identified information needs--what we must know to safeguard the nation.
Intelligence requirements are established by the Director of Central Intelligence
according to guidance received from the President and the National and
Homeland Security Advisors. Requirements are developed based on critical
information required to protect the United States from National Security
and criminal threats. The Attorney General and the Director of the FBI
participate in the formulation of national intelligence requirements.
Planning and Direction is
management of the entire effort, from identifying the need for information
to delivering an intelligence product to a consumer. It involves implementation
plans to satisfy requirements levied on the FBI, as well as identifying
specific collection requirements based on FBI needs. Planning and direction
also is responsive to the end of the cycle, because current and finished
intelligence, which supports decision-making, generates new requirements.
The Executive Assistant Director for Intelligence leads intelligence planning
and direction for the FBI.
the gathering of raw information based on requirements. Activities such
as interviews, technical and physical surveillances, human source operation,
searches, and liaison relationships result in the collection of intelligence.
Processing and Exploitation involves
converting the vast amount of information collected to a form usable by
analysts. This is done through a variety of methods including decryption,
language translations, and data reduction. Processing includes the entering
of raw data into databases where it can be exploited for use in the analysis
Analysis and Production is
the conversion of raw information into intelligence. It includes integrating,
evaluating, and analyzing available data, and preparing intelligence products.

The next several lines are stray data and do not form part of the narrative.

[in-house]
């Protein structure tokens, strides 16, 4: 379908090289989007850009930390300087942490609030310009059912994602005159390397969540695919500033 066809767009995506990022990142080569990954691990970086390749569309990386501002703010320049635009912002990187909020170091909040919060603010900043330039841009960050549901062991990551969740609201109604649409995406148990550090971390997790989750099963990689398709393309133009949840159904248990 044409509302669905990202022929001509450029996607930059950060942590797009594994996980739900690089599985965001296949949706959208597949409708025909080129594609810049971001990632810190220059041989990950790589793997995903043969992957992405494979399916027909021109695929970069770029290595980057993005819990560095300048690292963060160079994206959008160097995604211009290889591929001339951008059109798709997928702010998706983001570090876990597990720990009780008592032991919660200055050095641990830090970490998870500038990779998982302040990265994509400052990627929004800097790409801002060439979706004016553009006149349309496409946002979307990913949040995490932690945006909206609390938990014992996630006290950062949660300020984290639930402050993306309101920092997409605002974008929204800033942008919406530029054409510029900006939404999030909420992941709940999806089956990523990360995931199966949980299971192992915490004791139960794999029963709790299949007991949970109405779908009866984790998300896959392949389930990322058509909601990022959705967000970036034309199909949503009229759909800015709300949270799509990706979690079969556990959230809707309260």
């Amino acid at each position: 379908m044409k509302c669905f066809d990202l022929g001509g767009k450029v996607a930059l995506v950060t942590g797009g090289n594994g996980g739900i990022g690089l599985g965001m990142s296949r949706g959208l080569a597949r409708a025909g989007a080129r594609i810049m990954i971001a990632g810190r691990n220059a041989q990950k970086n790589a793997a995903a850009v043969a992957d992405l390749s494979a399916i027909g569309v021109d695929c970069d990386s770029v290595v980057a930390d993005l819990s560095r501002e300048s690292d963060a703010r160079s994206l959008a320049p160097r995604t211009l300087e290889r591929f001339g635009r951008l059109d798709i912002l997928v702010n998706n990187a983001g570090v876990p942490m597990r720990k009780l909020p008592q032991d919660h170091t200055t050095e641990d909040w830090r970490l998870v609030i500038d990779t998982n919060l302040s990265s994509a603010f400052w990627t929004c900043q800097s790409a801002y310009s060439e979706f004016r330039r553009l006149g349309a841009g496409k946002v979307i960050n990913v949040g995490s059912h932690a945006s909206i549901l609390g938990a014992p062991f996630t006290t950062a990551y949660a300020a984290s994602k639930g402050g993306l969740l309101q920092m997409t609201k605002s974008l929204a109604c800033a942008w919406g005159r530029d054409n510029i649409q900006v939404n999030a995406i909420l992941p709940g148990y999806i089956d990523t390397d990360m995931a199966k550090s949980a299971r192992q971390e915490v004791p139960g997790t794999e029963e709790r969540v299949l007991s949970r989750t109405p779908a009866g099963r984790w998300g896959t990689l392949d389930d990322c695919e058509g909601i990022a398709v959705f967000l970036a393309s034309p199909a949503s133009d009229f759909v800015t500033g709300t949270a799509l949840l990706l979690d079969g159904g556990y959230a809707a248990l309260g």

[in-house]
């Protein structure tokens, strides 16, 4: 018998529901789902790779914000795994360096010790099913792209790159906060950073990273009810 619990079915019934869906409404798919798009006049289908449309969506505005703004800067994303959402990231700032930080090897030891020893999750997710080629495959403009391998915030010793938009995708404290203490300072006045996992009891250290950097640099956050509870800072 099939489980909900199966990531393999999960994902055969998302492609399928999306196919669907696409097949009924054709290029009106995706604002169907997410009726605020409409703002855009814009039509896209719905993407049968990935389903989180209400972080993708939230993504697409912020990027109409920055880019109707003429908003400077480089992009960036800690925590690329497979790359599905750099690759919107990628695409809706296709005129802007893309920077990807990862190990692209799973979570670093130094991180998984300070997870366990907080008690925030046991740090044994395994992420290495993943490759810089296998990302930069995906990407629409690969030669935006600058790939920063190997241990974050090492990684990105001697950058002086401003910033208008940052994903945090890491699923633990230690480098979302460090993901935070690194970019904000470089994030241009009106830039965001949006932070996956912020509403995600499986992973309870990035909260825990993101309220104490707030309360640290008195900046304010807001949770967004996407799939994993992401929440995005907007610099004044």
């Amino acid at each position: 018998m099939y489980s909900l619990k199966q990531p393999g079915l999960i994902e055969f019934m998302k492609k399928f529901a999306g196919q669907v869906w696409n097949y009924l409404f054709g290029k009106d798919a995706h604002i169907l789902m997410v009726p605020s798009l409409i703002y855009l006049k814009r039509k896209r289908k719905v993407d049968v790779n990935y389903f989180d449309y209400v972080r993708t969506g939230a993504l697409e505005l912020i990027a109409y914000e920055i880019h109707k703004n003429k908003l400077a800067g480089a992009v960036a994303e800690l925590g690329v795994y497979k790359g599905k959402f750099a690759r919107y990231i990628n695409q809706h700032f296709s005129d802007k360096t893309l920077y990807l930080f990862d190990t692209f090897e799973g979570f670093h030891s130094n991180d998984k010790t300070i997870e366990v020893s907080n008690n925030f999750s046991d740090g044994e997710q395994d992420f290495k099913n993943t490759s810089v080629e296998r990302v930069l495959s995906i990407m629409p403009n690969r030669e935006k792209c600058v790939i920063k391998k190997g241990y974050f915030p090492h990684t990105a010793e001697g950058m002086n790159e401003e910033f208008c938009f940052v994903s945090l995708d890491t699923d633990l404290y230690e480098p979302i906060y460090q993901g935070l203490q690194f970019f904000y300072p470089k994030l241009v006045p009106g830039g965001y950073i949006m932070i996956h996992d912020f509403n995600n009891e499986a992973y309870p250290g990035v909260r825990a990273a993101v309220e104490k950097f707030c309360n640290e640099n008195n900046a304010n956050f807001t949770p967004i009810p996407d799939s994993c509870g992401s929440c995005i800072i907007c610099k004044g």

The information's reliability, validity, and relevance is evaluated and
weighed. The information is logically integrated, put in context, and used
to produce intelligence. This includes both "raw" and finished
intelligence. Raw intelligence is often referred to as "the dots" --individual
pieces of information disseminated individually. Finished intelligence
reports "connect the dots" by putting information in context
and drawing conclusions about its implications.
last step--which directly responds to the first, is the distribution of
raw or finished intelligence to the consumers whose needs initiated the
intelligence requirements. The FBI disseminates information in three standard
formats: IIR's, FBI Intelligence Bulletins, and FBI Intelligence Assessments.
FBI Intelligence products are provided daily to the Attorney General, the
President, and to customers throughout the FBI and in other agencies. These
FBI intelligence customers make decisions--operational, strategic, and
policy--based on the information. These decisions may lead to the levying
of more requirements, thus continuing the FBI Intelligence Cycle.